People of all kinds and degrees of loss and change who are still in the throes of their grief, worry that something is ‘wrong with them’ when they don’t get over it soon enough.

To grieve, is your birthright as a human

Grieving is a natural, necessary, beautiful part of ourselves as humans.  It is our gift to be able to feel a loss so deeply.  Grieving helps us understand how deeply we love.  Through grief, we often find how much we appreciate.

Go easy on yourself with the grief.  Let it flow naturally and don’t give two shits what anyone else thinks.  They just don’t know.

And it’s not entirely their fault.  We are taught and learn that it is best to stuff it down and get as far away as possible from grief.  It’s a massive cultural misunderstanding that results in personal ignorance.

What people don’t understand, they fear.  Go easy on others.  Honor your grief and the grief of others.  And teach others to understand and be compassionate to others who are grieving.  There is no need to fear grief.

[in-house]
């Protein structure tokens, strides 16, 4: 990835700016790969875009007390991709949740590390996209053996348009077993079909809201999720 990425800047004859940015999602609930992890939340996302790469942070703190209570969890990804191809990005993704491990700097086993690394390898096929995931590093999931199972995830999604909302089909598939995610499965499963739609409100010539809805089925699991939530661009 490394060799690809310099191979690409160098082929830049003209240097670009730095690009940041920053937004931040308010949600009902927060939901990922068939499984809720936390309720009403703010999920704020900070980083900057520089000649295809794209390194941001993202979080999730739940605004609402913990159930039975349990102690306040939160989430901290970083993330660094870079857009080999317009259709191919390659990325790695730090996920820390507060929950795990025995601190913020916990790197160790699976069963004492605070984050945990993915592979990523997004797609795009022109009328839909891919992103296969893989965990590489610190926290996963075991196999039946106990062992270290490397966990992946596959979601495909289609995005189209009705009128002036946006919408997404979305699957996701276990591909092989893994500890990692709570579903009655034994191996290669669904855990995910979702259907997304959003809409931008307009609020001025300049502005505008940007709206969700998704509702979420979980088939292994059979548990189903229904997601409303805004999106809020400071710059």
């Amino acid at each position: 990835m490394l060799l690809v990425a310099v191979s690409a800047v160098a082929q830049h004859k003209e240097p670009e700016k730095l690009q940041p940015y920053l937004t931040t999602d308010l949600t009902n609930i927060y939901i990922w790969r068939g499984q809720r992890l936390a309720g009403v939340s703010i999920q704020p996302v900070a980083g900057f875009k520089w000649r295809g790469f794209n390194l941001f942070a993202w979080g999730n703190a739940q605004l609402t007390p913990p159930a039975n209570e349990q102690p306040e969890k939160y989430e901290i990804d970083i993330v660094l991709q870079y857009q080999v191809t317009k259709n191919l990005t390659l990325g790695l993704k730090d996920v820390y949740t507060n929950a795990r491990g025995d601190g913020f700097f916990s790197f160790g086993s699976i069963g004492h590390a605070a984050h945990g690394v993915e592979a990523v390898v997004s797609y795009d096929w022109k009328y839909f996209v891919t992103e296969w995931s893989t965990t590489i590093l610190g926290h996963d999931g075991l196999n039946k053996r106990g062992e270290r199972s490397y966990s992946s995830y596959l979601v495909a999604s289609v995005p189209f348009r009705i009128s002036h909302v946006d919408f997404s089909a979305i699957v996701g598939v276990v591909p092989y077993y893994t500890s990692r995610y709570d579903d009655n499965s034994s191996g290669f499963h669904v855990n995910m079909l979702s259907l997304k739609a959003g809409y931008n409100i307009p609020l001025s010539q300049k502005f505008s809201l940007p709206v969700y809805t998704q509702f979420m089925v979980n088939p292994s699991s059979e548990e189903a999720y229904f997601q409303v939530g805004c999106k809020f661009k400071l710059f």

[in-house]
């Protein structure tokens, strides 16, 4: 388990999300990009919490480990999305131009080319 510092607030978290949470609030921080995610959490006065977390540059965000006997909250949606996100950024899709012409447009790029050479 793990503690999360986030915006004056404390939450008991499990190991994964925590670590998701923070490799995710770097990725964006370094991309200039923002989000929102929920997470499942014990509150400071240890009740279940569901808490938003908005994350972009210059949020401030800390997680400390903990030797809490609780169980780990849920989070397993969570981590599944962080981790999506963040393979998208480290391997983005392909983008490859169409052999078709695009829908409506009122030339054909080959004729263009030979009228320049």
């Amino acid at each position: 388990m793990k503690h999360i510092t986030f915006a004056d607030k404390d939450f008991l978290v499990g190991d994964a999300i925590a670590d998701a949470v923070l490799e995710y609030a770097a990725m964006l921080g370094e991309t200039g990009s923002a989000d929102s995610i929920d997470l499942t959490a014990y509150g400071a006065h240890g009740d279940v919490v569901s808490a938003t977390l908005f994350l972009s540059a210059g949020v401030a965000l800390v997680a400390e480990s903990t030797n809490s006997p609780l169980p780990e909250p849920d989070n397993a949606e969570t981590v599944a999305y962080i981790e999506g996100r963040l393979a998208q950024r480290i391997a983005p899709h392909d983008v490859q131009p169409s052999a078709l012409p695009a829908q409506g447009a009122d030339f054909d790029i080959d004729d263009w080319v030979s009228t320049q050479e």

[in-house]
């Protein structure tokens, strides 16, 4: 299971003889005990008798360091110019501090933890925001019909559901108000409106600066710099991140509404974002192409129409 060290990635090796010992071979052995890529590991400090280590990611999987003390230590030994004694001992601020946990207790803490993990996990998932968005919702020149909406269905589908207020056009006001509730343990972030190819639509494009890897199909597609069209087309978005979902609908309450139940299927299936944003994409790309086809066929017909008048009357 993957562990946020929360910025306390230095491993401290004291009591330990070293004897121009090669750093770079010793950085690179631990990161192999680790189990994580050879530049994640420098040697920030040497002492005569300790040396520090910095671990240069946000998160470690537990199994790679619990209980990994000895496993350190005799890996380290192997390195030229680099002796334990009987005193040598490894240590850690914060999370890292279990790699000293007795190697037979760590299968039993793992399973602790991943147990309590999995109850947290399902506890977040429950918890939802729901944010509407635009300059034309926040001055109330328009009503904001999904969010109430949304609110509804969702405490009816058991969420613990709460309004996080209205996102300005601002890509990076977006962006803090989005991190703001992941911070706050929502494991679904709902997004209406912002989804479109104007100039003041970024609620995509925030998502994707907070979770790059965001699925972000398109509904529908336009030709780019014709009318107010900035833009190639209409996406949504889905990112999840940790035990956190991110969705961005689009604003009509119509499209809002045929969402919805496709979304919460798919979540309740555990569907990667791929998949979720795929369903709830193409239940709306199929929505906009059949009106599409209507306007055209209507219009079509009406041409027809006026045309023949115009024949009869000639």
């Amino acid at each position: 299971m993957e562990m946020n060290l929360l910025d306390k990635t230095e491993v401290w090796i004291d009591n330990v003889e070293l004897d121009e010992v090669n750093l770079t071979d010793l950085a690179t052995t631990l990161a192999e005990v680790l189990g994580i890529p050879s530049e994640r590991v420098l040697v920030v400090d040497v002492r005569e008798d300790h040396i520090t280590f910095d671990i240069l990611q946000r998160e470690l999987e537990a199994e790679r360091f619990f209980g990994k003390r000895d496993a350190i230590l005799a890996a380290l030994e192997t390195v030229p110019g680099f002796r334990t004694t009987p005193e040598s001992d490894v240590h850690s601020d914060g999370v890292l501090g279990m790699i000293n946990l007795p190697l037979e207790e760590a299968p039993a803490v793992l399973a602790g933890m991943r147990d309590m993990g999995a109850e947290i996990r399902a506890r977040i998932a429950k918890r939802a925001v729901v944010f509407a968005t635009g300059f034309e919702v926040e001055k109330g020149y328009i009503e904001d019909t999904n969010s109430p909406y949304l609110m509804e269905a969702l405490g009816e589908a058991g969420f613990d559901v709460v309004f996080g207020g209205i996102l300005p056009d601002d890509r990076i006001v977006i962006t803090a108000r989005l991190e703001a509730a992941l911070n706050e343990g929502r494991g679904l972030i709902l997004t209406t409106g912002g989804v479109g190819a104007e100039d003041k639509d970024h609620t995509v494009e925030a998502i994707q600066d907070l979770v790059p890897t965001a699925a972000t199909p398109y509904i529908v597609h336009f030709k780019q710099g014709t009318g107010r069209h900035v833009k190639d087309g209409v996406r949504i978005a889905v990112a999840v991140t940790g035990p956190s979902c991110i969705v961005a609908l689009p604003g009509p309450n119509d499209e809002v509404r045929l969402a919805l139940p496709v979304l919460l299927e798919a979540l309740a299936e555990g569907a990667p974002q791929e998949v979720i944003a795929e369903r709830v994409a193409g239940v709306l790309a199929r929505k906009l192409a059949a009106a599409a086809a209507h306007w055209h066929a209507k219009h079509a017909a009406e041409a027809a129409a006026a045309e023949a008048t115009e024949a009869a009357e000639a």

Grief is so much easier on everyone when we just allow it in its natural flow.  Let something so difficult be as easy as possible for someone else.  Or for yourself.

Grieving is part of transition

Any transition can result in a grieving process: new motherhood, retirement, empty nester, job loss, relocation, medical diagnosis, major injury, divorce, career change, relationship loss of any kind, death of a loved one, and more.

There are no rules around grieving.  There is no right way, exclusive causes, or time constraints to who can grieve over what and for how long.  Where there is an end to what is familiar that hits deep into the heart, grief will arise.  And there is no value in comparing one’s grief to another because it is such an individual and personal experience.

When you recognize the presence of grief in yourself or another, please be kind.  Allow the grief to be present and fully experienced.  Be present for the other person – be present for yourself.

I would love to hear from you!  If you have questions about how I work with women just like you, you can reach out to me directly through my contact page or right here, brandymoonfaven@gmail.com

Photo by Callie Morgan on Unsplash